Jonathan Glancy's Lost Buildings has been selected by Nicolai Ouroussoff of The New York Times as one of this year's Best Archtecture Books: "For gloom and doom types, Lost Buildings looks at a painful aspect of architectural history: the seemingly endless list of great monuments that have been callously demolished. Written by Jonathan Glancey, the architecture editor of The Guardian of London, the book bounces around the world, from the ancient Mesopotamian city of Uruk (in present-day Iraq) to Moscow to Venice, London and Las Vegas. There are familiar stories here, like the demolition of Les Halles in Paris, Pennsylvania Station in New York and John Soane's Bank of England building. But the most compelling chapter may be the final one, "Left on the Drawing Board." It includes unbuilt monstrosities like Albert Speer's domed Volkshalle, influential fantasies like Etienne-Louis Boulee's 1784 proposed cenotaph for Isaac Newton and Vladimir Tatlin's 1919 Monument to the Third International."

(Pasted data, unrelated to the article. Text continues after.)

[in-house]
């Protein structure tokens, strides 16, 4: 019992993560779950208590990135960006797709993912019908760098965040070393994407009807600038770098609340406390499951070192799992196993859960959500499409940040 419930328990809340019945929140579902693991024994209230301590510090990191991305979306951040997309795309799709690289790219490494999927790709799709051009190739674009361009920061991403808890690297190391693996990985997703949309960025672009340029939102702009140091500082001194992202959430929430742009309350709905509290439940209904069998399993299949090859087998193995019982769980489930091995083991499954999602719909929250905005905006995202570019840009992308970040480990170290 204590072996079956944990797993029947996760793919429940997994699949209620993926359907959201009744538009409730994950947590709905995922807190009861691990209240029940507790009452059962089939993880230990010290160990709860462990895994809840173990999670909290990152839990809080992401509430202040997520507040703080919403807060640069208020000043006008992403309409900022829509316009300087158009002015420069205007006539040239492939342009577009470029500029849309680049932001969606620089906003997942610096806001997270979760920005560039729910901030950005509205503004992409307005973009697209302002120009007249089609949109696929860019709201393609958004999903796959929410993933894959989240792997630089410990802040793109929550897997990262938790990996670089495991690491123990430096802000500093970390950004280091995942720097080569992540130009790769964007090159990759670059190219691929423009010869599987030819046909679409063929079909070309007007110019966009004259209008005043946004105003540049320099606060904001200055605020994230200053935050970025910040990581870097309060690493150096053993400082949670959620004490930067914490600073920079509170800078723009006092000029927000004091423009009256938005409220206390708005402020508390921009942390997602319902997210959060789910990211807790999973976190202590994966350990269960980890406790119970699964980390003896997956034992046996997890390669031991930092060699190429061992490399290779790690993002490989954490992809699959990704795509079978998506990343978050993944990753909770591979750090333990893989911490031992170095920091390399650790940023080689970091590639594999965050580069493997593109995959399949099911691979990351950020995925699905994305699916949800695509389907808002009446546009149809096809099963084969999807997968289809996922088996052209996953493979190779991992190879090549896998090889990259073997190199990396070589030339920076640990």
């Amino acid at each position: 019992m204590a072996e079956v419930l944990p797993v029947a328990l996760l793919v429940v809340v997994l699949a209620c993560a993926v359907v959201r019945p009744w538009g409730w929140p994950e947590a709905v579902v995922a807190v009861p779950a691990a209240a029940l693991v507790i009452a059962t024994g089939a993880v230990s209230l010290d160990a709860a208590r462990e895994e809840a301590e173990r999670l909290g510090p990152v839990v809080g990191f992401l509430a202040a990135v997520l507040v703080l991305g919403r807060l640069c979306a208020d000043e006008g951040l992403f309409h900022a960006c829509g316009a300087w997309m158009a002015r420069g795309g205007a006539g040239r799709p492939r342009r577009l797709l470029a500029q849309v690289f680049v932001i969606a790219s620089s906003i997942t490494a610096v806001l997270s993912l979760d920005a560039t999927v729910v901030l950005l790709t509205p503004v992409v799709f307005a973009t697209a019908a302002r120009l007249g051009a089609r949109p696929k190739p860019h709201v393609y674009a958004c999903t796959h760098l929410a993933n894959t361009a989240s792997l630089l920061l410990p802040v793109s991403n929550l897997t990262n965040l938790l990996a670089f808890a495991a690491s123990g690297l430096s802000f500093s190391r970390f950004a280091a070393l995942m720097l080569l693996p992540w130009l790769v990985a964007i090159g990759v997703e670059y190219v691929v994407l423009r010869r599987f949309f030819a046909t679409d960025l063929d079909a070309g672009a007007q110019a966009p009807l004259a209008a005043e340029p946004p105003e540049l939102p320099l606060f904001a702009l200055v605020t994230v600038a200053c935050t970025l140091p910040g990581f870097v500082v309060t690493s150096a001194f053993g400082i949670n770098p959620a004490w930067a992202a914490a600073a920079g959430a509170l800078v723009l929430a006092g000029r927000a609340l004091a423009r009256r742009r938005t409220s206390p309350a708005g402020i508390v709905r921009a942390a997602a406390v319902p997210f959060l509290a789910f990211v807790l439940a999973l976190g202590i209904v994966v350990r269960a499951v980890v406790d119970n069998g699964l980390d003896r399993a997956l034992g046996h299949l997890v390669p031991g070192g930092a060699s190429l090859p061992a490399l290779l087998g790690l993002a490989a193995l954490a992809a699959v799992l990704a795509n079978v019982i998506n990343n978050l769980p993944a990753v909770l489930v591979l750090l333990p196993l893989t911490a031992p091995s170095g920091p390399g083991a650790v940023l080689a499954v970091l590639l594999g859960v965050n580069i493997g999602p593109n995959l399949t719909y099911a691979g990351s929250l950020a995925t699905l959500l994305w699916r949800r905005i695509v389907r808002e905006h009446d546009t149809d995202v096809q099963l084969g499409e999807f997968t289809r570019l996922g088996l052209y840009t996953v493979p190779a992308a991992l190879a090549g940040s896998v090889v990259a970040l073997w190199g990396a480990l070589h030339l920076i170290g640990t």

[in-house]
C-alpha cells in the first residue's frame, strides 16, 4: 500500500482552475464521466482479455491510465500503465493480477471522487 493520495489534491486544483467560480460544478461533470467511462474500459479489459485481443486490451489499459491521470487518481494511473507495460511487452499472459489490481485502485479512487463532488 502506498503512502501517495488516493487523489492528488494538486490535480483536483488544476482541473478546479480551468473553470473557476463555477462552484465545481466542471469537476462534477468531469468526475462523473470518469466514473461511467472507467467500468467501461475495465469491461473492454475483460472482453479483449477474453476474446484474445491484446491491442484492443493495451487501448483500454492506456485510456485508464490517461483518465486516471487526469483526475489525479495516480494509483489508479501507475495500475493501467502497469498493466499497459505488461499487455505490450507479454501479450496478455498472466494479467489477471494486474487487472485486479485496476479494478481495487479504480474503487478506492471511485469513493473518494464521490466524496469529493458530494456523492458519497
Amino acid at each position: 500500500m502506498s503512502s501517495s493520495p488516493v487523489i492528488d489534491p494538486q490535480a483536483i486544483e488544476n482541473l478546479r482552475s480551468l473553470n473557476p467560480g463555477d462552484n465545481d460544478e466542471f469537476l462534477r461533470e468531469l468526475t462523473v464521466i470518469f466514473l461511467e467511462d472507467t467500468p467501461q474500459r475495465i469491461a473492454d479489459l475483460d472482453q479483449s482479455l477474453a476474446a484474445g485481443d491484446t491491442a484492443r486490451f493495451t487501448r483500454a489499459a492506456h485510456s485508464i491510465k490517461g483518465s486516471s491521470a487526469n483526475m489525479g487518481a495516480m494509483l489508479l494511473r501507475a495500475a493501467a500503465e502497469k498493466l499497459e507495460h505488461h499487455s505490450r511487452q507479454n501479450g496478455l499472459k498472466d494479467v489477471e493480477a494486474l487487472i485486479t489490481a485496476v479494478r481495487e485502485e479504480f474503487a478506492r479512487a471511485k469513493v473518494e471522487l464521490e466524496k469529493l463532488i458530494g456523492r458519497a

The San Francisco Chronicle also selected Lost Buildings for their 2009 Holiday Gift Guide: Lost Buildings: Demolished Destroyed Imagined Reborn, by Jonathan Glancey (Overlook Press; 256 pages; $60). Books of this nature tend to be earnest tut-tuts, checklists of supposed treasures razed by boors. That's just the starting point for Glancey, one of England's best architecture critics. He also ponders the cultural potency of the Tower of Babel and the architectural repercussions of politics. Among the buildings he toasts is San Francisco's Montgomery Block, which "floated on a raft of layered redwood logs laid on marshland by an army of Chinese laborers" and, after its "summary execution in 1959," was replaced eventually by the Transamerica Pyramid."